Here here. After an initial rush of "sympathy," crickets.
I guess saying nothing and keeping your distance is better than feeling uncomfortable.
Not that I'd made anyone uncomfortable Facebooking during my chemo infusions. (Not that everyone was on social media then.)
Among our local friends, and his family, support for both of us during some difficult medical times was total and unremitting. And also from a lot of RJ members, with a few predicable exceptions, who were actually hostile & insulting.
And not only were our friends sympathetic, they were helpful. When I was with my husband at the hospital 12 hours a day they brought me food dishes at home late at night. So many in fact I couldn't eat them all. And they'd drive me back & forth to the hospital at times, because they knew I was becoming exhausted, and I really hate to drive at night.
When I was having my own cancer treatment for 6 weeks daily, having to leave the house every morning at 6:15 AM, sometimes they'd volunteer to drive me. Because I wasn't driving myself, and it was a strain on my husband. Who himself had to be at his HIV/AIDS job around 8, which he could barely make when he had to wait for me to complete my treatment, and then drive me home through morning traffic, before heading out for his office.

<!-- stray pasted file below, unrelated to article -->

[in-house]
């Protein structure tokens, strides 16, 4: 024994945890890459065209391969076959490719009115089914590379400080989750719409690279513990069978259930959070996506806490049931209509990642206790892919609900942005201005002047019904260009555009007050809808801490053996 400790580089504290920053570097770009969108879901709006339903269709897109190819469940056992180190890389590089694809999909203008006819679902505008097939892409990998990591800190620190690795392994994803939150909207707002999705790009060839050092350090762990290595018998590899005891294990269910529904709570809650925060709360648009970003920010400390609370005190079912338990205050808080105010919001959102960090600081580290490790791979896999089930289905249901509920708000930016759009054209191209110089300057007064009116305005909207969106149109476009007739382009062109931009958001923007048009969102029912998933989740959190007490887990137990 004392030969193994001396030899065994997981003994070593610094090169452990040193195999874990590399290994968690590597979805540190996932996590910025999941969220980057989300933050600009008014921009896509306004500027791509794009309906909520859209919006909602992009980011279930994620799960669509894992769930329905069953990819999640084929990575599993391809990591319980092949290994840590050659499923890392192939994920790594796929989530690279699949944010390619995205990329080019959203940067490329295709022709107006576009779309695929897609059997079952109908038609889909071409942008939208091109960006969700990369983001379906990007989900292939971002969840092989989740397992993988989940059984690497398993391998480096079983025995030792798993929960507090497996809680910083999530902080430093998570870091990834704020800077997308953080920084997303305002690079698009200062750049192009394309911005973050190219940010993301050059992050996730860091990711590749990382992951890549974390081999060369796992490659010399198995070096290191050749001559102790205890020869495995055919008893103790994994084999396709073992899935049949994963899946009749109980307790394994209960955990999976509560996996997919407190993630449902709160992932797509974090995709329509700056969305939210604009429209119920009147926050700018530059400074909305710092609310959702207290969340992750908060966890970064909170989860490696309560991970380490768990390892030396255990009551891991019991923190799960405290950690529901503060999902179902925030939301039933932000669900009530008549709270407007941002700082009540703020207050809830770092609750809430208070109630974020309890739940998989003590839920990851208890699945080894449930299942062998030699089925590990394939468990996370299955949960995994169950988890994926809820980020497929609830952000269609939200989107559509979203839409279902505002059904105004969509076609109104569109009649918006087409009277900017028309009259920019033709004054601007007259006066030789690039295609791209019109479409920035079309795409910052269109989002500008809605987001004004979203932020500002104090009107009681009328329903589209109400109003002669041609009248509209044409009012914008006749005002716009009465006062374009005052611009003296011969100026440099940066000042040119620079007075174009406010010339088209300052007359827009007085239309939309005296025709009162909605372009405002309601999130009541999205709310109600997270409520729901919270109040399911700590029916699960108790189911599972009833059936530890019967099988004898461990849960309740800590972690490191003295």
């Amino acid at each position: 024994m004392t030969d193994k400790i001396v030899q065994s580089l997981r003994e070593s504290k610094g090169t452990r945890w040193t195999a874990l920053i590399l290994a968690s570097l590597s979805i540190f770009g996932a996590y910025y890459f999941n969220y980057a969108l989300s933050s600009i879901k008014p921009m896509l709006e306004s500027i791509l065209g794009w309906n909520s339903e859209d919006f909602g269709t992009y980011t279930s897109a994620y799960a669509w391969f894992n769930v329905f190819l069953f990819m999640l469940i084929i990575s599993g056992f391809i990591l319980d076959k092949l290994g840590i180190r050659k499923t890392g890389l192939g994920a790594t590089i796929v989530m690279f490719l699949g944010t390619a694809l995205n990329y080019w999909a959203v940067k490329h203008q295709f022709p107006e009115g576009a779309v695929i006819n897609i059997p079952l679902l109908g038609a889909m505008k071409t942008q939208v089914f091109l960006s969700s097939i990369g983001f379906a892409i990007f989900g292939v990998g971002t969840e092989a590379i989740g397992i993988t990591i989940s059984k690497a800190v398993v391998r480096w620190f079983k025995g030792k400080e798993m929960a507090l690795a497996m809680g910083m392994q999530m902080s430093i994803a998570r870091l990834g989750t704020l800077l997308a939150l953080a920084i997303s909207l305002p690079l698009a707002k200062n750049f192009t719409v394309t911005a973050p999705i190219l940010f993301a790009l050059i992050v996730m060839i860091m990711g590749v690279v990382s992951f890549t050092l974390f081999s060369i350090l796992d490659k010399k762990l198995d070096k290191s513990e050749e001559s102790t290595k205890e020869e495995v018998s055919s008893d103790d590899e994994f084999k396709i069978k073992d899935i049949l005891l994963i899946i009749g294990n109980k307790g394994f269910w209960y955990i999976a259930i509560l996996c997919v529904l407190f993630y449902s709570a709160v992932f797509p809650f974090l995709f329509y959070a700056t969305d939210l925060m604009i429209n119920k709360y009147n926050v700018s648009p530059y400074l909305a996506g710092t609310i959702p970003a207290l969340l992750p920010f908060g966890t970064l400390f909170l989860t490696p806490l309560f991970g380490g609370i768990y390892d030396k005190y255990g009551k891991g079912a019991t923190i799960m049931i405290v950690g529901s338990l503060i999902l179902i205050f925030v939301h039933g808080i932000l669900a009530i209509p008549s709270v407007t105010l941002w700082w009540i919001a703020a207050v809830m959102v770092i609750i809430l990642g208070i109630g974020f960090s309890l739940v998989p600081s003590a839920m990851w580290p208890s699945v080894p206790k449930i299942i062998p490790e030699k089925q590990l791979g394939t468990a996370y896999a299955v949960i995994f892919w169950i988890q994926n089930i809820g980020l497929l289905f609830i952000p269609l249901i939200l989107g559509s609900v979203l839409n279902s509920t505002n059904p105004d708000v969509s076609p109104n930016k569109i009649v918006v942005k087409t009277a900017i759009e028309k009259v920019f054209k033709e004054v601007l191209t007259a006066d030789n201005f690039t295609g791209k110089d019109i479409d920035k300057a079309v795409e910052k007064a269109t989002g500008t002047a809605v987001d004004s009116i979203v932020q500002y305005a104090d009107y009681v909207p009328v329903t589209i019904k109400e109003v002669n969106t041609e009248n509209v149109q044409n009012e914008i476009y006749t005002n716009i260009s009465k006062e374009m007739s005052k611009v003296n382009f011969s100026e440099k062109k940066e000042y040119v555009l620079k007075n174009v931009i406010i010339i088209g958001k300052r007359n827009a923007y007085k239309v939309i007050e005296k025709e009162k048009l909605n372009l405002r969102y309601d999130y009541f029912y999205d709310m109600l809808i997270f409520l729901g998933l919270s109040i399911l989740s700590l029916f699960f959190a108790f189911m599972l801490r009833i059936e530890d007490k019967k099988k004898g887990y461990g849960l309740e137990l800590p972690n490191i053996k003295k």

Now I never got get-well cards, I spent little time in the hospital and was already home before we'd told anyone. My husband's longer stays got him lots of cards, and visits, and flowers and fruit baskets, balloons, you name it. And visits to see him back home, too.
No, none of our friends ran away from us. Nor did we when they've had some problems of their own. We've both had cancer, and nobody treated us like outcasts, no "crickets". And I didn't miss the cards, because I'm not a "card person" - instead I valued more the genuine help I got that was "above and beyond the call of duty".